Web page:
Another tip is to create onboarding templates for specific positions if you find you’re hiring them frequently.
But always remember that a template is only a tool to help you. You have to customize the experience for every person if they have different needs.
4. Onboard the Person, Not the Position
While templates are helpful and important, not every person needs the same things while getting up to speed.
Some people will whip through the learning material but struggle to pick up on the flow of work. Someone else could be quick to grasp how work is done at your organization while others can’t seem to get the hang of the software you use.
Remember that even if the checklist for your onboarding is the same, that there’s still a unique person on the other end of it.
5. Social Integration—But Don’t Force it
There’s no need to force social interactions with your new hire and existing employees. But you should be sure to create opportunities for socializing by introducing the new hire to both their specific team and other key members of your organization. At remote or hybrid companies, you can even include them in some casual chat groups meant for non-work conversation, so they can get a feel for how their new coworkers interact.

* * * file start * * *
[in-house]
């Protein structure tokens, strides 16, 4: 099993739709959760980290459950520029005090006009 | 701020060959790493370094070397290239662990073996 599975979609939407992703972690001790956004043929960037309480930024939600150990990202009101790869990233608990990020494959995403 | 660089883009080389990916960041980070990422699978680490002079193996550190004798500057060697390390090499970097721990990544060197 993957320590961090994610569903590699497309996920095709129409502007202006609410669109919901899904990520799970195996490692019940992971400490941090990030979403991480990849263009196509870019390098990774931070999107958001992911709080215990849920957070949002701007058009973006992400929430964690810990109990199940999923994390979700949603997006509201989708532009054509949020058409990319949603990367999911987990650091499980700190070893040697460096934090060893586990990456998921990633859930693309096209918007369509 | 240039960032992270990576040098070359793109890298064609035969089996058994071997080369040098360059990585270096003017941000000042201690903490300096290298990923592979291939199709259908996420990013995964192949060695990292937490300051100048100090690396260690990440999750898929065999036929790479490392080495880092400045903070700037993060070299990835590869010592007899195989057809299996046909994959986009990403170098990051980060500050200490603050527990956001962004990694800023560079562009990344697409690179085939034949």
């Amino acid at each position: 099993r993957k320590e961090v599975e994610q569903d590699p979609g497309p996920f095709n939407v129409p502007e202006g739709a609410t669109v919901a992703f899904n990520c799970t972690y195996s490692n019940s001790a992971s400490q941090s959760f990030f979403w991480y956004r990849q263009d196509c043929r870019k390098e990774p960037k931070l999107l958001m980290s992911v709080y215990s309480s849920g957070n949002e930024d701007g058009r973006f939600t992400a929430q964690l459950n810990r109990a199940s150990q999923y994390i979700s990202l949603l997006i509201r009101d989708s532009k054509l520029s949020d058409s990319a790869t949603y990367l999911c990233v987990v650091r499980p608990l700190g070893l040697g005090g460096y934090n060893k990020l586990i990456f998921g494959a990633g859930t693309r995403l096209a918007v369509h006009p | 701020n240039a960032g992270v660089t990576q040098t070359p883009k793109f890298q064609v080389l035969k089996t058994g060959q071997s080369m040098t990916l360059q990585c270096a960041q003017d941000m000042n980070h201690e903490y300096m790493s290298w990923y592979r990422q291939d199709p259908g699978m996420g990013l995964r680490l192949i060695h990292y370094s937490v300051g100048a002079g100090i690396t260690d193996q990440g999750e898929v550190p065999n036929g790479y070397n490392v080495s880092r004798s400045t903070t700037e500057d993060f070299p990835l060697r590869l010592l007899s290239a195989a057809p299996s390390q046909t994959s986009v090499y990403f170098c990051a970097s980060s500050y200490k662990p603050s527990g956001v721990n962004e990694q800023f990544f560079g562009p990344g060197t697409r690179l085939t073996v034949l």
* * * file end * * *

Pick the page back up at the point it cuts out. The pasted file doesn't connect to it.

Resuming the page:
6. Role Shadow
Depending on the person, it might be better and more effective to have them follow someone in their role as they go through their average day. While each person might have their own routine when it comes to their job, shadowing can help your new hire understand how everything works together and what’s expected of them.
Plus, they can get some tips from someone already doing their job to help speed things along.
7. Ask for Their Thoughts & Input
Your new hire will know how the onboarding is going better than you do. You will easily overlook important aspects just because they’re familiar to you.
At various times during their onboarding, make sure you offer the opportunity to ask questions and get their input on how it’s been going. This will inform how you update the onboarding template and make tweaks to the process over time.
8. Give Them an Ongoing Point of Contact
Even after their onboarding is “over,” they’ll likely still have questions from time to time. Sure, they might end up asking coworkers or their boss, but if there’s any other person they can go to, make sure they know who.
If they don’t know who to ask, they might not ask at all. You want them to ask so they better understand their role and your company.
The process of bringing on a new hire can seem taxing and its importance is often overlooked. Good onboarding principles lie in understanding that your job isn’t done until your employee knows their place in your company and within their role.